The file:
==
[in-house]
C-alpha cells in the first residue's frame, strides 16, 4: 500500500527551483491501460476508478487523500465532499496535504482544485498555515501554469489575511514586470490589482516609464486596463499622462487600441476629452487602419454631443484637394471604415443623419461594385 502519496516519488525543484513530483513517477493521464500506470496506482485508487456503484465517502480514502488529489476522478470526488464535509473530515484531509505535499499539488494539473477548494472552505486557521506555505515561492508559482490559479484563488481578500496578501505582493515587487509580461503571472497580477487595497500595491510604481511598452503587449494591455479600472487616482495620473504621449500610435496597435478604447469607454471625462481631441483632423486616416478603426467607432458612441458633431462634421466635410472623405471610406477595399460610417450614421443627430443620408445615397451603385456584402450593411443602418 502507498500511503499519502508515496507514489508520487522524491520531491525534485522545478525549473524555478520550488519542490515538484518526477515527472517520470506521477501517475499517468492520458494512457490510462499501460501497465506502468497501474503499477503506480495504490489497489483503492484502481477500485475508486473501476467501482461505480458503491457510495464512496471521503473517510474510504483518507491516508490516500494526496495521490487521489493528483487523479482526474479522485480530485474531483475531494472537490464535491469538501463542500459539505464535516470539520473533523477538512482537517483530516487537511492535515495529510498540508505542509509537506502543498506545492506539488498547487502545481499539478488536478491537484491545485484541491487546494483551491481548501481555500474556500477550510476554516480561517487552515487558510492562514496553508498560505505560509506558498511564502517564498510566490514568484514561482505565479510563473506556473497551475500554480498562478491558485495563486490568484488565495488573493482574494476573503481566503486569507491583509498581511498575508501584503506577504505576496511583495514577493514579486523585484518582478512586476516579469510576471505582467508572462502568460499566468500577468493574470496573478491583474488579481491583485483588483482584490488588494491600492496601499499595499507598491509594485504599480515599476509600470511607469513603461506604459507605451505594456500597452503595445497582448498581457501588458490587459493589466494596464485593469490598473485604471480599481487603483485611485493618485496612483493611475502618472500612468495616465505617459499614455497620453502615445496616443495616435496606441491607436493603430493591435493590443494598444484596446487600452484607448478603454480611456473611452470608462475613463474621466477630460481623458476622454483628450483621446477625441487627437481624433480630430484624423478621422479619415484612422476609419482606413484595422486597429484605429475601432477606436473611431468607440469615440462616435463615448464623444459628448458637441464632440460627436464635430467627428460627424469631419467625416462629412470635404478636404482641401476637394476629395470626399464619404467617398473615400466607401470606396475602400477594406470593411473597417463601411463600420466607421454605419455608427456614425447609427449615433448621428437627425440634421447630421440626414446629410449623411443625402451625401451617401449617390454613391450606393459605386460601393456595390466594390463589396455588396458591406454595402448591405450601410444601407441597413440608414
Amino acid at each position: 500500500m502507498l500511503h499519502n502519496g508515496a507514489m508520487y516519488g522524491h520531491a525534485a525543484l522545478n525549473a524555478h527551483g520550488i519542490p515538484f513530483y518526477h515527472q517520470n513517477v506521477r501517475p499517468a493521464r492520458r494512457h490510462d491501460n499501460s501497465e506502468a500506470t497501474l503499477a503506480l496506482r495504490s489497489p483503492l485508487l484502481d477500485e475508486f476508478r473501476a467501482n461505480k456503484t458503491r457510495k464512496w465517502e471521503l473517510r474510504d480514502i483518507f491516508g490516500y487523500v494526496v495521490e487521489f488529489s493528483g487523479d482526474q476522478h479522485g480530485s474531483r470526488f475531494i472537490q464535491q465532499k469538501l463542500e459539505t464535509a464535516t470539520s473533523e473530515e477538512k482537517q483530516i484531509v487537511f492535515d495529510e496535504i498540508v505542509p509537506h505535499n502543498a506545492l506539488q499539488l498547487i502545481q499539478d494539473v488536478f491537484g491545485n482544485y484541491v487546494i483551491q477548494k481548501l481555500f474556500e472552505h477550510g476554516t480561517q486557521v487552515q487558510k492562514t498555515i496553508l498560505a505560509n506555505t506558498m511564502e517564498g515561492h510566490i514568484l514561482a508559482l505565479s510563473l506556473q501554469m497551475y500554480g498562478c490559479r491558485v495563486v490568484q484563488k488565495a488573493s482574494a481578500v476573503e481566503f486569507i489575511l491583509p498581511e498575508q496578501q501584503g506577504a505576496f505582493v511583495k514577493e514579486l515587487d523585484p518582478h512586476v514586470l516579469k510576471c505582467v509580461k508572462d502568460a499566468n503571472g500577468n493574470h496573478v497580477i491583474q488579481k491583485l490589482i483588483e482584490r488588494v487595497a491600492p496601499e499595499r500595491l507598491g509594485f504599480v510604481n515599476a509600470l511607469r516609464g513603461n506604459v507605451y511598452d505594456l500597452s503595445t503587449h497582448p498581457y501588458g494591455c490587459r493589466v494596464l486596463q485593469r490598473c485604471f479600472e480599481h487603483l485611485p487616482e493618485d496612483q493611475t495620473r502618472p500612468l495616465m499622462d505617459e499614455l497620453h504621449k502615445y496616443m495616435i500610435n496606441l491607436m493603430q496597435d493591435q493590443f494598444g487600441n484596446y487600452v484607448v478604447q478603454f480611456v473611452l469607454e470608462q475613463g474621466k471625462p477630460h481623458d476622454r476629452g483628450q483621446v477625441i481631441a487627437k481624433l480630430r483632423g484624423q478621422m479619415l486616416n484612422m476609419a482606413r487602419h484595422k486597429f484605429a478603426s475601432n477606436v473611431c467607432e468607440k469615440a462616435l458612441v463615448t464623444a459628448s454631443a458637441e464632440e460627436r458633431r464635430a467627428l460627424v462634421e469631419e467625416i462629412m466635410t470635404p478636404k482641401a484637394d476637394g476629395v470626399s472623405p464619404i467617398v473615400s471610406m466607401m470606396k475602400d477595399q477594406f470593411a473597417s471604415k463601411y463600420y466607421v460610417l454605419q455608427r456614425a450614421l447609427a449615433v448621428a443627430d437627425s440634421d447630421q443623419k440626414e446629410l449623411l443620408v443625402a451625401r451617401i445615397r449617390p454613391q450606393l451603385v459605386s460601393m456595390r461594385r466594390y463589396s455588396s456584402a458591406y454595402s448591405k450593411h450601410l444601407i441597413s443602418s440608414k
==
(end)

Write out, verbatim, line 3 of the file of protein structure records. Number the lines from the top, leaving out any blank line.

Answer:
Amino acid at each position: 500500500m502507498l500511503h499519502n502519496g508515496a507514489m508520487y516519488g522524491h520531491a525534485a525543484l522545478n525549473a524555478h527551483g520550488i519542490p515538484f513530483y518526477h515527472q517520470n513517477v506521477r501517475p499517468a493521464r492520458r494512457h490510462d491501460n499501460s501497465e506502468a500506470t497501474l503499477a503506480l496506482r495504490s489497489p483503492l485508487l484502481d477500485e475508486f476508478r473501476a467501482n461505480k456503484t458503491r457510495k464512496w465517502e471521503l473517510r474510504d480514502i483518507f491516508g490516500y487523500v494526496v495521490e487521489f488529489s493528483g487523479d482526474q476522478h479522485g480530485s474531483r470526488f475531494i472537490q464535491q465532499k469538501l463542500e459539505t464535509a464535516t470539520s473533523e473530515e477538512k482537517q483530516i484531509v487537511f492535515d495529510e496535504i498540508v505542509p509537506h505535499n502543498a506545492l506539488q499539488l498547487i502545481q499539478d494539473v488536478f491537484g491545485n482544485y484541491v487546494i483551491q477548494k481548501l481555500f474556500e472552505h477550510g476554516t480561517q486557521v487552515q487558510k492562514t498555515i496553508l498560505a505560509n506555505t506558498m511564502e517564498g515561492h510566490i514568484l514561482a508559482l505565479s510563473l506556473q501554469m497551475y500554480g498562478c490559479r491558485v495563486v490568484q484563488k488565495a488573493s482574494a481578500v476573503e481566503f486569507i489575511l491583509p498581511e498575508q496578501q501584503g506577504a505576496f505582493v511583495k514577493e514579486l515587487d523585484p518582478h512586476v514586470l516579469k510576471c505582467v509580461k508572462d502568460a499566468n503571472g500577468n493574470h496573478v497580477i491583474q488579481k491583485l490589482i483588483e482584490r488588494v487595497a491600492p496601499e499595499r500595491l507598491g509594485f504599480v510604481n515599476a509600470l511607469r516609464g513603461n506604459v507605451y511598452d505594456l500597452s503595445t503587449h497582448p498581457y501588458g494591455c490587459r493589466v494596464l486596463q485593469r490598473c485604471f479600472e480599481h487603483l485611485p487616482e493618485d496612483q493611475t495620473r502618472p500612468l495616465m499622462d505617459e499614455l497620453h504621449k502615445y496616443m495616435i500610435n496606441l491607436m493603430q496597435d493591435q493590443f494598444g487600441n484596446y487600452v484607448v478604447q478603454f480611456v473611452l469607454e470608462q475613463g474621466k471625462p477630460h481623458d476622454r476629452g483628450q483621446v477625441i481631441a487627437k481624433l480630430r483632423g484624423q478621422m479619415l486616416n484612422m476609419a482606413r487602419h484595422k486597429f484605429a478603426s475601432n477606436v473611431c467607432e468607440k469615440a462616435l458612441v463615448t464623444a459628448s454631443a458637441e464632440e460627436r458633431r464635430a467627428l460627424v462634421e469631419e467625416i462629412m466635410t470635404p478636404k482641401a484637394d476637394g476629395v470626399s472623405p464619404i467617398v473615400s471610406m466607401m470606396k475602400d477595399q477594406f470593411a473597417s471604415k463601411y463600420y466607421v460610417l454605419q455608427r456614425a450614421l447609427a449615433v448621428a443627430d437627425s440634421d447630421q443623419k440626414e446629410l449623411l443620408v443625402a451625401r451617401i445615397r449617390p454613391q450606393l451603385v459605386s460601393m456595390r461594385r466594390y463589396s455588396s456584402a458591406y454595402s448591405k450593411h450601410l444601407i441597413s443602418s440608414k